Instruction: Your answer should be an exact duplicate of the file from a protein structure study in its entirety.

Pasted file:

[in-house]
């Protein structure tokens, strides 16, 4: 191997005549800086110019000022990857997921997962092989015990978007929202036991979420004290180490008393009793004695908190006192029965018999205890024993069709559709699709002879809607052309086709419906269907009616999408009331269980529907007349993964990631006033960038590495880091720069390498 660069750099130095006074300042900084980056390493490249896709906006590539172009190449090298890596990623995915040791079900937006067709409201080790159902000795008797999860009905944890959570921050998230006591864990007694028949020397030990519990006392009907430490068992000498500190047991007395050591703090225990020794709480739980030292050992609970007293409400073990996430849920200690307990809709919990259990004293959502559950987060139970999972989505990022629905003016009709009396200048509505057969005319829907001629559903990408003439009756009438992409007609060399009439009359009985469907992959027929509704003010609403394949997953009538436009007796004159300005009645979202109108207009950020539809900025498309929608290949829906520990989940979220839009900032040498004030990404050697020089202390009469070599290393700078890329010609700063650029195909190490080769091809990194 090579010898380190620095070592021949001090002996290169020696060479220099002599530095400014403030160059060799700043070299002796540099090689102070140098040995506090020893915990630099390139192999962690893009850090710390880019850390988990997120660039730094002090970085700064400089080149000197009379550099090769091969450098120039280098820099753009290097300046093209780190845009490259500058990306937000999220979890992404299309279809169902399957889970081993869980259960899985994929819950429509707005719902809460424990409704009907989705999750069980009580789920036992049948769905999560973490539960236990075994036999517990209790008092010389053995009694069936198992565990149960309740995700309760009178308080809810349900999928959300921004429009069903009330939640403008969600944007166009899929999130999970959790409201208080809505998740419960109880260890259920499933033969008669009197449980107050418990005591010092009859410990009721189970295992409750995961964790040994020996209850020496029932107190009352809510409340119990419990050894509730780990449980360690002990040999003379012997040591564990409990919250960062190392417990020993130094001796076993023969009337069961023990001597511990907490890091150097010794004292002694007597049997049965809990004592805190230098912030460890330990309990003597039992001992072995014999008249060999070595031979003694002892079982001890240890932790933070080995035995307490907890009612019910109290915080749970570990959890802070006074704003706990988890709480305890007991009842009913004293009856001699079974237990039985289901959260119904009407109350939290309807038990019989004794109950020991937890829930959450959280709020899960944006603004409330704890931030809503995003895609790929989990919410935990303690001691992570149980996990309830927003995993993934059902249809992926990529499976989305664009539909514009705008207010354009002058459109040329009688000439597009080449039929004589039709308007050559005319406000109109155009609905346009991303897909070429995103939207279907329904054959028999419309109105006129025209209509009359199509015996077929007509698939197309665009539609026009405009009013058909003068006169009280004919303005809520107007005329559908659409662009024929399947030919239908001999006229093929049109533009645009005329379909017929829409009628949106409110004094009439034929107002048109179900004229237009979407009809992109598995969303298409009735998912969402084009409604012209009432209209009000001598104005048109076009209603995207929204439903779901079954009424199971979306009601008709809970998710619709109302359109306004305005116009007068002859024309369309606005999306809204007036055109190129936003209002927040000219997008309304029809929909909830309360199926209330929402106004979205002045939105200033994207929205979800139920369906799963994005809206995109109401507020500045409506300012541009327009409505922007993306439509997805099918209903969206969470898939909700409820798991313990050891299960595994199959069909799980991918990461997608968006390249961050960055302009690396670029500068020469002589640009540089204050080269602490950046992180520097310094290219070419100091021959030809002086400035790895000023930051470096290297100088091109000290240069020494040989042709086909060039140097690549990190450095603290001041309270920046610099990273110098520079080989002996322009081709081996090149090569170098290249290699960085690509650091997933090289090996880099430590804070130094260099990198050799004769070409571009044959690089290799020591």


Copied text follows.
[in-house]
């Protein structure tokens, strides 16, 4: 191997005549800086110019000022990857997921997962092989015990978007929202036991979420004290180490008393009793004695908190006192029965018999205890024993069709559709699709002879809607052309086709419906269907009616999408009331269980529907007349993964990631006033960038590495880091720069390498 660069750099130095006074300042900084980056390493490249896709906006590539172009190449090298890596990623995915040791079900937006067709409201080790159902000795008797999860009905944890959570921050998230006591864990007694028949020397030990519990006392009907430490068992000498500190047991007395050591703090225990020794709480739980030292050992609970007293409400073990996430849920200690307990809709919990259990004293959502559950987060139970999972989505990022629905003016009709009396200048509505057969005319829907001629559903990408003439009756009438992409007609060399009439009359009985469907992959027929509704003010609403394949997953009538436009007796004159300005009645979202109108207009950020539809900025498309929608290949829906520990989940979220839009900032040498004030990404050697020089202390009469070599290393700078890329010609700063650029195909190490080769091809990194 090579010898380190620095070592021949001090002996290169020696060479220099002599530095400014403030160059060799700043070299002796540099090689102070140098040995506090020893915990630099390139192999962690893009850090710390880019850390988990997120660039730094002090970085700064400089080149000197009379550099090769091969450098120039280098820099753009290097300046093209780190845009490259500058990306937000999220979890992404299309279809169902399957889970081993869980259960899985994929819950429509707005719902809460424990409704009907989705999750069980009580789920036992049948769905999560973490539960236990075994036999517990209790008092010389053995009694069936198992565990149960309740995700309760009178308080809810349900999928959300921004429009069903009330939640403008969600944007166009899929999130999970959790409201208080809505998740419960109880260890259920499933033969008669009197449980107050418990005591010092009859410990009721189970295992409750995961964790040994020996209850020496029932107190009352809510409340119990419990050894509730780990449980360690002990040999003379012997040591564990409990919250960062190392417990020993130094001796076993023969009337069961023990001597511990907490890091150097010794004292002694007597049997049965809990004592805190230098912030460890330990309990003597039992001992072995014999008249060999070595031979003694002892079982001890240890932790933070080995035995307490907890009612019910109290915080749970570990959890802070006074704003706990988890709480305890007991009842009913004293009856001699079974237990039985289901959260119904009407109350939290309807038990019989004794109950020991937890829930959450959280709020899960944006603004409330704890931030809503995003895609790929989990919410935990303690001691992570149980996990309830927003995993993934059902249809992926990529499976989305664009539909514009705008207010354009002058459109040329009688000439597009080449039929004589039709308007050559005319406000109109155009609905346009991303897909070429995103939207279907329904054959028999419309109105006129025209209509009359199509015996077929007509698939197309665009539609026009405009009013058909003068006169009280004919303005809520107007005329559908659409662009024929399947030919239908001999006229093929049109533009645009005329379909017929829409009628949106409110004094009439034929107002048109179900004229237009979407009809992109598995969303298409009735998912969402084009409604012209009432209209009000001598104005048109076009209603995207929204439903779901079954009424199971979306009601008709809970998710619709109302359109306004305005116009007068002859024309369309606005999306809204007036055109190129936003209002927040000219997008309304029809929909909830309360199926209330929402106004979205002045939105200033994207929205979800139920369906799963994005809206995109109401507020500045409506300012541009327009409505922007993306439509997805099918209903969206969470898939909700409820798991313990050891299960595994199959069909799980991918990461997608968006390249961050960055302009690396670029500068020469002589640009540089204050080269602490950046992180520097310094290219070419100091021959030809002086400035790895000023930051470096290297100088091109000290240069020494040989042709086909060039140097690549990190450095603290001041309270920046610099990273110098520079080989002996322009081709081996090149090569170098290249290699960085690509650091997933090289090996880099430590804070130094260099990198050799004769070409571009044959690089290799020591």